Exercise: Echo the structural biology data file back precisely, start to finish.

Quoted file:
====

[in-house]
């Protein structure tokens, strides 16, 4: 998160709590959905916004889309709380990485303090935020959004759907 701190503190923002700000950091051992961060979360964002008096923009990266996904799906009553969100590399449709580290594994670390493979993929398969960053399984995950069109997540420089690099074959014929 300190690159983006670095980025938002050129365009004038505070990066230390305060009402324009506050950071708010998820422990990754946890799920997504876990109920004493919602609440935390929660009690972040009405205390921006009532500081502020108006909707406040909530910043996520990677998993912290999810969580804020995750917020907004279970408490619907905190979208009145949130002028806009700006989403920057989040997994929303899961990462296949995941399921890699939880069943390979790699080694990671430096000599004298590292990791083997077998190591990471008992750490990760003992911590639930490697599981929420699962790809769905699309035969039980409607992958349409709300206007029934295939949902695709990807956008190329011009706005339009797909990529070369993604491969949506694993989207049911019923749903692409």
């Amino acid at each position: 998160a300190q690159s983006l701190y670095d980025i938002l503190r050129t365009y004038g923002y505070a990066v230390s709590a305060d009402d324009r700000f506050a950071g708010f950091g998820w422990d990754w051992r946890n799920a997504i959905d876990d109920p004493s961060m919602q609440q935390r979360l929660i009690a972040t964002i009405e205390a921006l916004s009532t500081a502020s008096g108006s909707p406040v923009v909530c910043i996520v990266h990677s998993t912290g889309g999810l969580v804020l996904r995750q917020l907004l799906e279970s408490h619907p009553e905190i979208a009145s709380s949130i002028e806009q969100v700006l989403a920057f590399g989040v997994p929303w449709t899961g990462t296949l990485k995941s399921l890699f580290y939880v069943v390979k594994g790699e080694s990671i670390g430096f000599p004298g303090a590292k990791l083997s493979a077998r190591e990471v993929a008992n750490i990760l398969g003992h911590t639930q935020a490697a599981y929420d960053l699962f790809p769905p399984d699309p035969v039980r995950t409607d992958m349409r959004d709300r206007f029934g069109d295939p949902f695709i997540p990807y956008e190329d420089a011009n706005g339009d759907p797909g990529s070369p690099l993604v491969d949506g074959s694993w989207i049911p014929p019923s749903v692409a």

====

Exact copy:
[in-house]
């Protein structure tokens, strides 16, 4: 998160709590959905916004889309709380990485303090935020959004759907 701190503190923002700000950091051992961060979360964002008096923009990266996904799906009553969100590399449709580290594994670390493979993929398969960053399984995950069109997540420089690099074959014929 300190690159983006670095980025938002050129365009004038505070990066230390305060009402324009506050950071708010998820422990990754946890799920997504876990109920004493919602609440935390929660009690972040009405205390921006009532500081502020108006909707406040909530910043996520990677998993912290999810969580804020995750917020907004279970408490619907905190979208009145949130002028806009700006989403920057989040997994929303899961990462296949995941399921890699939880069943390979790699080694990671430096000599004298590292990791083997077998190591990471008992750490990760003992911590639930490697599981929420699962790809769905699309035969039980409607992958349409709300206007029934295939949902695709990807956008190329011009706005339009797909990529070369993604491969949506694993989207049911019923749903692409």
């Amino acid at each position: 998160a300190q690159s983006l701190y670095d980025i938002l503190r050129t365009y004038g923002y505070a990066v230390s709590a305060d009402d324009r700000f506050a950071g708010f950091g998820w422990d990754w051992r946890n799920a997504i959905d876990d109920p004493s961060m919602q609440q935390r979360l929660i009690a972040t964002i009405e205390a921006l916004s009532t500081a502020s008096g108006s909707p406040v923009v909530c910043i996520v990266h990677s998993t912290g889309g999810l969580v804020l996904r995750q917020l907004l799906e279970s408490h619907p009553e905190i979208a009145s709380s949130i002028e806009q969100v700006l989403a920057f590399g989040v997994p929303w449709t899961g990462t296949l990485k995941s399921l890699f580290y939880v069943v390979k594994g790699e080694s990671i670390g430096f000599p004298g303090a590292k990791l083997s493979a077998r190591e990471v993929a008992n750490i990760l398969g003992h911590t639930q935020a490697a599981y929420d960053l699962f790809p769905p399984d699309p035969v039980r995950t409607d992958m349409r959004d709300r206007f029934g069109d295939p949902f695709i997540p990807y956008e190329d420089a011009n706005g339009d759907p797909g990529s070369p690099l993604v491969d949506g074959s694993w989207i049911p014929p019923s749903v692409a």